In July 2013, I was asked to come and talk about innovation for the local Wellington City Council. At the time I joked with the organiser that I didn’t actually like the word innovation, I liked the idea of doing things better. That’s probably not the best joke to make to someone with innovation in their title. But, little did I know that my ten minute talk on crowdfunding would turn into a new (and arguably better) model of community engagement for the council.
At the event I shared the story of Blueskin Resilient Community Energy Trust. A group with a very long title, and a pretty big goal.
This community group down in Dunedin want to put up a locally owned wind turbine, to power their community and fund local projects. They decided to crowdfund the money they needed to put a fence around their wind measurement tower. An $8,000 expense, and the next step towards their goal of erecting their turbine. Not only did they raise their money, but they engaged their local community in clean energy in a completely different way. They had their local residents offering rewards for their campaign, from unicycle lessons to pieces of artwork to home killing chickens.
That story resonated with two of the council workers, Zack and Nigel, and they wanted to see if they could replicate community engagement around clean energy here in Wellington.
The Low Carbon Energy Challenge was born
After a few conversations, the council partnered with us and Enspiral to deliver a small matched funded “Smart Energy Challenge”. The pilot was launched in 2014, and has been running every year since.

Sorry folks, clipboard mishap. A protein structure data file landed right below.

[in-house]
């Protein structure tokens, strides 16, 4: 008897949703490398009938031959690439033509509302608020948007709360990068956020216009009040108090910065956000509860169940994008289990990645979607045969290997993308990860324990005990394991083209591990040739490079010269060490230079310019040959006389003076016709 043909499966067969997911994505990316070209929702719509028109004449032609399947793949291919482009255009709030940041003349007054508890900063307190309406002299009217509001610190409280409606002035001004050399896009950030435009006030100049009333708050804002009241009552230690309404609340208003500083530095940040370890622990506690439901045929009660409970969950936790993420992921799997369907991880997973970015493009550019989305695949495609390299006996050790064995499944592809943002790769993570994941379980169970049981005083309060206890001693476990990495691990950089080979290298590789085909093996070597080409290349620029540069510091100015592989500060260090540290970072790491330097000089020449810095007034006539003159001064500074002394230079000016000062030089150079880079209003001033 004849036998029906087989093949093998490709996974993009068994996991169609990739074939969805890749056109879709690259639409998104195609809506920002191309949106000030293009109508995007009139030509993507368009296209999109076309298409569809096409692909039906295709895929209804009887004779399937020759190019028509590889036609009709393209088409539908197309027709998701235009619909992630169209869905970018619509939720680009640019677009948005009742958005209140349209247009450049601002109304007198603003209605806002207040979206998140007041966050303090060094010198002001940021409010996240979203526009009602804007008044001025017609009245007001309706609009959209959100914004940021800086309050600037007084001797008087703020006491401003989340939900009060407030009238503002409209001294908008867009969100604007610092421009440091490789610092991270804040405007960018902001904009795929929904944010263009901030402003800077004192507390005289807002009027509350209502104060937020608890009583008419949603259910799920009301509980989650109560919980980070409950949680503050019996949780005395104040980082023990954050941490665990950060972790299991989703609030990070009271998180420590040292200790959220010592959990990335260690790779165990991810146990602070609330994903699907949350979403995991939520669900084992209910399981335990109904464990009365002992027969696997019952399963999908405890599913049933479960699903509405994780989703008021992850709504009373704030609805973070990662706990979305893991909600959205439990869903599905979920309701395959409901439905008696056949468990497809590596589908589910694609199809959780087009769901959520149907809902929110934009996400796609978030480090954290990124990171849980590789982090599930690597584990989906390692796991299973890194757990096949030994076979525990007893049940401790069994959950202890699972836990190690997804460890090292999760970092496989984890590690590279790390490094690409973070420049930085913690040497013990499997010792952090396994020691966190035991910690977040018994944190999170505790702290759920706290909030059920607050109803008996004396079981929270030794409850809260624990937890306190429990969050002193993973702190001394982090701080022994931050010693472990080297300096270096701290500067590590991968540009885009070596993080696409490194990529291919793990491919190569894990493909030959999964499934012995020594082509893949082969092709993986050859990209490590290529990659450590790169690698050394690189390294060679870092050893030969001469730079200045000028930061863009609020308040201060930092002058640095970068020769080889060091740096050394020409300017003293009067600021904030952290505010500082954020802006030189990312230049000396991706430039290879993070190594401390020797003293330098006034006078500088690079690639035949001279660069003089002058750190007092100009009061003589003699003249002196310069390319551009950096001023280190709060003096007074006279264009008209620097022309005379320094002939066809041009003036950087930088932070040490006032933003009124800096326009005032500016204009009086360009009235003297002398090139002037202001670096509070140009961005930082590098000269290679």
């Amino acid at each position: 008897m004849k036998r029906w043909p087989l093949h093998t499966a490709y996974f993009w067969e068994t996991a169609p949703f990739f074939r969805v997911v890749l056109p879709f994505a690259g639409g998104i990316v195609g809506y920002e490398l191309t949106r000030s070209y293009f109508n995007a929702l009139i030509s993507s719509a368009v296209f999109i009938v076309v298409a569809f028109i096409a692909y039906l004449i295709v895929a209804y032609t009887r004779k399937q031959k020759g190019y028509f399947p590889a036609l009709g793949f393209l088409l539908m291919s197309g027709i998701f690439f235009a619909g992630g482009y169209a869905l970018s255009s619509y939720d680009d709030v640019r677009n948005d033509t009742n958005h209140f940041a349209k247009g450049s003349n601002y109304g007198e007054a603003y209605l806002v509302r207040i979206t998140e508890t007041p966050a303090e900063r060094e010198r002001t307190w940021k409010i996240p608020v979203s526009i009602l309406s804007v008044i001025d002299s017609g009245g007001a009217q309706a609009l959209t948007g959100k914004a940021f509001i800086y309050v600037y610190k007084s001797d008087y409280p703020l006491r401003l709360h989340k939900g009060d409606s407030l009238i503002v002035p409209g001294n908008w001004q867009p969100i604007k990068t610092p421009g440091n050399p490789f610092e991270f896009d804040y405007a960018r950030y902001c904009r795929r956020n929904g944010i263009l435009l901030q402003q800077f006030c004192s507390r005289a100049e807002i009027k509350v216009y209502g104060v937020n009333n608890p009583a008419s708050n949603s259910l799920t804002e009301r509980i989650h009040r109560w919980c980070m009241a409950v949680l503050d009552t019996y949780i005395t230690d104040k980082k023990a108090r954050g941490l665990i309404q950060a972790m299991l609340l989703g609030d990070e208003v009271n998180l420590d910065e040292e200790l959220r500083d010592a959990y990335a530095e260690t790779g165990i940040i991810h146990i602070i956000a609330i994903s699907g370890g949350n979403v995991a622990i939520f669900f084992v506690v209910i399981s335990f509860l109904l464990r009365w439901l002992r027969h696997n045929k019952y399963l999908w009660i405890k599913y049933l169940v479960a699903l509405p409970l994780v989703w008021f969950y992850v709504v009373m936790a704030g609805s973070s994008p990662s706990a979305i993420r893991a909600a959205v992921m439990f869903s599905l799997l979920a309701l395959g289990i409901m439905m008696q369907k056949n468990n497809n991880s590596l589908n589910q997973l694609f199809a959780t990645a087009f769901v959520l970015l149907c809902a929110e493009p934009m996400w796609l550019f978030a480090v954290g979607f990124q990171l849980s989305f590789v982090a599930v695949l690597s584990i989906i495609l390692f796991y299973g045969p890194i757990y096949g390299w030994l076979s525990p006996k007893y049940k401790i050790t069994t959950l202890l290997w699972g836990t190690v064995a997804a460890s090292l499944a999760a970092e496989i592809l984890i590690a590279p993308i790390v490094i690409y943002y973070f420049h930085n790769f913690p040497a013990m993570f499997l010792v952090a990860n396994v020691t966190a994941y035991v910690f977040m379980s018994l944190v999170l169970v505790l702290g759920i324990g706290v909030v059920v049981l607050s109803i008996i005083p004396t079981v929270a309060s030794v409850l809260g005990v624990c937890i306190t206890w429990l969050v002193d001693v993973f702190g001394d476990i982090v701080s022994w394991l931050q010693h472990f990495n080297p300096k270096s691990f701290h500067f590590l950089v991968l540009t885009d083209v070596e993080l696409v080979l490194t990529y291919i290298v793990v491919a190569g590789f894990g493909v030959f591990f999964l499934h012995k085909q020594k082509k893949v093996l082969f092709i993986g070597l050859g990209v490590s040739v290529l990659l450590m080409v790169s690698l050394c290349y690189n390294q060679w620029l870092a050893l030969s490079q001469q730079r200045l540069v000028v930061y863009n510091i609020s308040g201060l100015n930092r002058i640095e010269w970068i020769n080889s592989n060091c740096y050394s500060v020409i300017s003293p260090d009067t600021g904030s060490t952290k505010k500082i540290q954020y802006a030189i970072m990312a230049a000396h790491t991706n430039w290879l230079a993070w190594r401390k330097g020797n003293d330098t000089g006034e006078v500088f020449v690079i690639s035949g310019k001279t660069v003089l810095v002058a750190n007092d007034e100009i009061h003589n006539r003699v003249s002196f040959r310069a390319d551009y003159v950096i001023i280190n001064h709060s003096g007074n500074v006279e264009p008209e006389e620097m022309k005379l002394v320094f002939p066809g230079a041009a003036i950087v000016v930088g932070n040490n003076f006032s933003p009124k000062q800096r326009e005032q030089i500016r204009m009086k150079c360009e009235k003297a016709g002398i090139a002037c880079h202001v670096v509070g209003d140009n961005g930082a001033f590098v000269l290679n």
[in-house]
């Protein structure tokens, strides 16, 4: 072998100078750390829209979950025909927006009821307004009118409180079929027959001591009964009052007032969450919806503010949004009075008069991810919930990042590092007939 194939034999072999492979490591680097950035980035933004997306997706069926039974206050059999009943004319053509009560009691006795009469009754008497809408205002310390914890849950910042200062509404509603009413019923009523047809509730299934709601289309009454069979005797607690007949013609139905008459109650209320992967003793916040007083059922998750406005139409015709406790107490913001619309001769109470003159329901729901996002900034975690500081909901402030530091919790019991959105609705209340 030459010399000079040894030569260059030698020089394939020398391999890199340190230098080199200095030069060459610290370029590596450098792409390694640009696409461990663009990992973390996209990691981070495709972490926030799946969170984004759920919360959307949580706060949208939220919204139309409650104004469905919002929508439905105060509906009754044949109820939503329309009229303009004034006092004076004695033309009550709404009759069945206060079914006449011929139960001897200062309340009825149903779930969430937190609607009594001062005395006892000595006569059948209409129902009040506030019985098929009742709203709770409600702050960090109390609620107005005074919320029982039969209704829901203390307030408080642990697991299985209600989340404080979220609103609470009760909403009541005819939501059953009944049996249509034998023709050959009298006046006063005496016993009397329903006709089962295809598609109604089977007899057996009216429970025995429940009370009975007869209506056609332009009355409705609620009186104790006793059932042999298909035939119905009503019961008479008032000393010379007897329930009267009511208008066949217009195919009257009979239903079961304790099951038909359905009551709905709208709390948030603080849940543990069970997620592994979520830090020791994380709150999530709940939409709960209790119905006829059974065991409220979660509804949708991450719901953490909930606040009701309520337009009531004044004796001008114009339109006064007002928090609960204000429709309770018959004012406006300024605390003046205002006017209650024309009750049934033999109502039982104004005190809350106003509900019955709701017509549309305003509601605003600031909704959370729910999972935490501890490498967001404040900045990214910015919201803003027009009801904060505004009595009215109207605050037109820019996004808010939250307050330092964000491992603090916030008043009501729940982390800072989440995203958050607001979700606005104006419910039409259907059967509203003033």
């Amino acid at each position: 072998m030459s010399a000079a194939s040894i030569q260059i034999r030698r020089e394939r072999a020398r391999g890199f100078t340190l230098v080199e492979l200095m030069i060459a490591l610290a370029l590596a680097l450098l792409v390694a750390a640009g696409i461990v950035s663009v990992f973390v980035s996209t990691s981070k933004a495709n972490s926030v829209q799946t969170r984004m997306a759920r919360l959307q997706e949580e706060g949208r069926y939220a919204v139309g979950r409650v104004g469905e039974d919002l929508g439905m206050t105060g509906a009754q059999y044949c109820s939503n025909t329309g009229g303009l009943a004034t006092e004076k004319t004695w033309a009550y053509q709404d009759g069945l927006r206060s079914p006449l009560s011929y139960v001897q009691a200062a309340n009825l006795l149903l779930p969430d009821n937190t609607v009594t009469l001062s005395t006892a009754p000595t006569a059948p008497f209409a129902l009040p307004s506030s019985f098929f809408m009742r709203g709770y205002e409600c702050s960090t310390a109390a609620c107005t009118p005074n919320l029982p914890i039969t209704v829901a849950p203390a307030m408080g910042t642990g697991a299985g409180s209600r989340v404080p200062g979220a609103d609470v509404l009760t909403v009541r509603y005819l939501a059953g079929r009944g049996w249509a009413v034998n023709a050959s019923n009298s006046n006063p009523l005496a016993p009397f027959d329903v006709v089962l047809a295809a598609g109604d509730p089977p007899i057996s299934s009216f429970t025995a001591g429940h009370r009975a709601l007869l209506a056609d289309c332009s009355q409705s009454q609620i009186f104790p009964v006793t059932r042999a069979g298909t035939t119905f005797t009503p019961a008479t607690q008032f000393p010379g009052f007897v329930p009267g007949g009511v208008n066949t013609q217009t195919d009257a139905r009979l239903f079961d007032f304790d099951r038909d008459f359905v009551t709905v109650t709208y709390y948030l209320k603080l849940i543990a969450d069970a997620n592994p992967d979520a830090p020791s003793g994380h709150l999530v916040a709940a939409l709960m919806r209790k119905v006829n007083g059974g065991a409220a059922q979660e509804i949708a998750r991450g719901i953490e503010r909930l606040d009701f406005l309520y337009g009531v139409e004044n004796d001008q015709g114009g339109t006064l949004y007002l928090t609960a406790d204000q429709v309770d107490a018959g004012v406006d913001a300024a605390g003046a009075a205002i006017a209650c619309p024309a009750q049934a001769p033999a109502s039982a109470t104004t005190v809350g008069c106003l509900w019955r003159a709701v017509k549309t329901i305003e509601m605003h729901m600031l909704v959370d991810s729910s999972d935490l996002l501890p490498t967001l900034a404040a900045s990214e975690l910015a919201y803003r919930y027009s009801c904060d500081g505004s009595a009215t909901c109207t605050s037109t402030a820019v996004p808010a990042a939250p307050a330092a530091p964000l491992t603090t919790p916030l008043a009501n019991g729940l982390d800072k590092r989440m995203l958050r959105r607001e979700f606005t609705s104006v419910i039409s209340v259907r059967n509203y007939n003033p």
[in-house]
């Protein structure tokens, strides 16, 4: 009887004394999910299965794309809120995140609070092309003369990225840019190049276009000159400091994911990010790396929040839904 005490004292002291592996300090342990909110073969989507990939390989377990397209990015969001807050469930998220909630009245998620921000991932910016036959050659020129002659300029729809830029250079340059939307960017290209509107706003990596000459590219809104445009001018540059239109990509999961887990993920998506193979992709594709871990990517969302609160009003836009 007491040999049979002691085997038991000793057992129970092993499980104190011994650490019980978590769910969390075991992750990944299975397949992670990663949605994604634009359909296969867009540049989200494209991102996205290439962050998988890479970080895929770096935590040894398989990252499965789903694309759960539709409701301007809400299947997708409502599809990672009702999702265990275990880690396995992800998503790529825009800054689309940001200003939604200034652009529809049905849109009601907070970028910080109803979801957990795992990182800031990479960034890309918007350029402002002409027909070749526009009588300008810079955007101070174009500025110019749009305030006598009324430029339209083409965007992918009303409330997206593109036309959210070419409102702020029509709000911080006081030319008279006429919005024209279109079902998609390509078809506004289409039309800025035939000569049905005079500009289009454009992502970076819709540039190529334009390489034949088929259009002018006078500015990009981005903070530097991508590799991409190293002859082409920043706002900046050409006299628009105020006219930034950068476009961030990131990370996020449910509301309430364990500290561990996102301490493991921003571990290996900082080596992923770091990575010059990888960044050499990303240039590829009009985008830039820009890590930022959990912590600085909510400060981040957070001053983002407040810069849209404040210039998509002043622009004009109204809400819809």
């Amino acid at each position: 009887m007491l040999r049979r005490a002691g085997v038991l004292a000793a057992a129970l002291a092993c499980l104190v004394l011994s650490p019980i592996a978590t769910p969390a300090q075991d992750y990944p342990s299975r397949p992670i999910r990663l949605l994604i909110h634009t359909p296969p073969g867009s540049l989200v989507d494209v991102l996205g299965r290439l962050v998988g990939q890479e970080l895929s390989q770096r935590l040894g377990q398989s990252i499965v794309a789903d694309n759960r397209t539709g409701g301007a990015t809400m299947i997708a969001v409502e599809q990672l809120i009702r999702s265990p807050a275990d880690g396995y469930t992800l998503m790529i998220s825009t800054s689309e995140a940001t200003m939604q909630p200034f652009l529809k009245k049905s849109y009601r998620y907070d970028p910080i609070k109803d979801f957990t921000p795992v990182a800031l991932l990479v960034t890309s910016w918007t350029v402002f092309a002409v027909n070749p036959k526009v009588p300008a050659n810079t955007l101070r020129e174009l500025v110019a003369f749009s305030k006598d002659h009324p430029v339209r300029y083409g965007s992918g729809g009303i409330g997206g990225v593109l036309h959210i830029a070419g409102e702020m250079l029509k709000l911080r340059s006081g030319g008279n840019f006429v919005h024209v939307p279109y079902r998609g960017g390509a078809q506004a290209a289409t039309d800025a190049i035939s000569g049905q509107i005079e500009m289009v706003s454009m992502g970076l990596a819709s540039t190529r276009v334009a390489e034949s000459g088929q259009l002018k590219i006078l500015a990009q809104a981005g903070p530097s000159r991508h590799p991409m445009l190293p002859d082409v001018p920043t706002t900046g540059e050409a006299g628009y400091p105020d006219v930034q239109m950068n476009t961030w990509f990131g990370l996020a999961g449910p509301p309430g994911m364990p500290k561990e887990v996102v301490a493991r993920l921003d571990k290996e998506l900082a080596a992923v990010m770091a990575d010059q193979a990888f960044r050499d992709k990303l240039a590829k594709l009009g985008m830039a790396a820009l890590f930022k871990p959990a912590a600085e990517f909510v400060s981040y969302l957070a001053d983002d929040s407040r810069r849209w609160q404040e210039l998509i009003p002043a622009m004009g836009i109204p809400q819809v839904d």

The basic premise is that each selected participant is supported with workshops as they develop their plans. They are expected to raise money from the community to validate the support of their idea, and that is then eligible for matched funded.
So far organisations like Space Between, Misprint, Switched on Bikes and more have raised over $180,000 in funding. The latest challenge launched last week, with applications closing on 15 August here.
Ideas selected need to focus on waste, energy, housing or transport, and will receive $1,000 as a “start up stipend”. Over eight weeks you’ll be supported through structured workshops to launch a crowdfunding campaign.
What we’ve learned
Along the way we’ve learned a few things about how community crowdfunding works:
Crowdfunding is always scary
Even with the support of a programme, you’re still putting yourself out there publicly asking for support. It’s scary! But, with the support of a programme and community, it’s actually more likely you’ll succeed.
Matched funding increases your chances (to 100%)
Every crowdfunding campaign launched under the Low Carbon / Smart Energy banner has met their crowdfunding goals. The 100% success rate shows that support building and validating campaigns increases your chances of crowdfunding success.
It’s easier when you’ve already got a plan you’re working towards
Getting your crowd engaged with a completely new idea can be hard. Doing the programme shows that you’re committed, but the longer you’ve been working on your plan the easier it gets. So, if you just thought of your idea last week it might be harder to get across the line than someone who has been planning their product for five years (even if that planning was just on nights and weekends).
Do you have a plan you’re working towards? You have until 15 August to get your applications in for the fourth year of the Low Carbon Challenge.